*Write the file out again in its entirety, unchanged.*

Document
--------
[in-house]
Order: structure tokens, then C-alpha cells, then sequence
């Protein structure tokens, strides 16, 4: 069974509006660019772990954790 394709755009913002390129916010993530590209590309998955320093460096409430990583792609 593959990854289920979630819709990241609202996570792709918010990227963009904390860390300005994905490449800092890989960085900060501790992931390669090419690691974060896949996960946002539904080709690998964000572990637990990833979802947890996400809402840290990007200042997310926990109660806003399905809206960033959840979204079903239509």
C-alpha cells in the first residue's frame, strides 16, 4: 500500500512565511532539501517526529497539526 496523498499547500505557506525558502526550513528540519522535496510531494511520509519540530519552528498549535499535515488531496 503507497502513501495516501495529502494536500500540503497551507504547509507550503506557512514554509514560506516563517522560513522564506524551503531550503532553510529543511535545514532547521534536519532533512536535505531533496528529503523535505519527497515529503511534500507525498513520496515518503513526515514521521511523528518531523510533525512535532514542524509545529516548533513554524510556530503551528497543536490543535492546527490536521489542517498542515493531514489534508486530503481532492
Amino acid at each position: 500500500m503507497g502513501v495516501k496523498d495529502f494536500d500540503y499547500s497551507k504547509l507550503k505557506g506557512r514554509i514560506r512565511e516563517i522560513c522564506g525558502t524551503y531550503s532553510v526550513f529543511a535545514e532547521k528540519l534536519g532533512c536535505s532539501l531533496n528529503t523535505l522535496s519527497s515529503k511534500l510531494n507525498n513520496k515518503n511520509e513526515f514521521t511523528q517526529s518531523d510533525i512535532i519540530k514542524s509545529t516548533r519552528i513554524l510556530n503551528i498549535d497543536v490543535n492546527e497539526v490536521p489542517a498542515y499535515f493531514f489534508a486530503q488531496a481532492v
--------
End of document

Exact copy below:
[in-house]
Order: structure tokens, then C-alpha cells, then sequence
């Protein structure tokens, strides 16, 4: 069974509006660019772990954790 394709755009913002390129916010993530590209590309998955320093460096409430990583792609 593959990854289920979630819709990241609202996570792709918010990227963009904390860390300005994905490449800092890989960085900060501790992931390669090419690691974060896949996960946002539904080709690998964000572990637990990833979802947890996400809402840290990007200042997310926990109660806003399905809206960033959840979204079903239509």
C-alpha cells in the first residue's frame, strides 16, 4: 500500500512565511532539501517526529497539526 496523498499547500505557506525558502526550513528540519522535496510531494511520509519540530519552528498549535499535515488531496 503507497502513501495516501495529502494536500500540503497551507504547509507550503506557512514554509514560506516563517522560513522564506524551503531550503532553510529543511535545514532547521534536519532533512536535505531533496528529503523535505519527497515529503511534500507525498513520496515518503513526515514521521511523528518531523510533525512535532514542524509545529516548533513554524510556530503551528497543536490543535492546527490536521489542517498542515493531514489534508486530503481532492
Amino acid at each position: 500500500m503507497g502513501v495516501k496523498d495529502f494536500d500540503y499547500s497551507k504547509l507550503k505557506g506557512r514554509i514560506r512565511e516563517i522560513c522564506g525558502t524551503y531550503s532553510v526550513f529543511a535545514e532547521k528540519l534536519g532533512c536535505s532539501l531533496n528529503t523535505l522535496s519527497s515529503k511534500l510531494n507525498n513520496k515518503n511520509e513526515f514521521t511523528q517526529s518531523d510533525i512535532i519540530k514542524s509545529t516548533r519552528i513554524l510556530n503551528i498549535d497543536v490543535n492546527e497539526v490536521p489542517a498542515y499535515f493531514f489534508a486530503q488531496a481532492v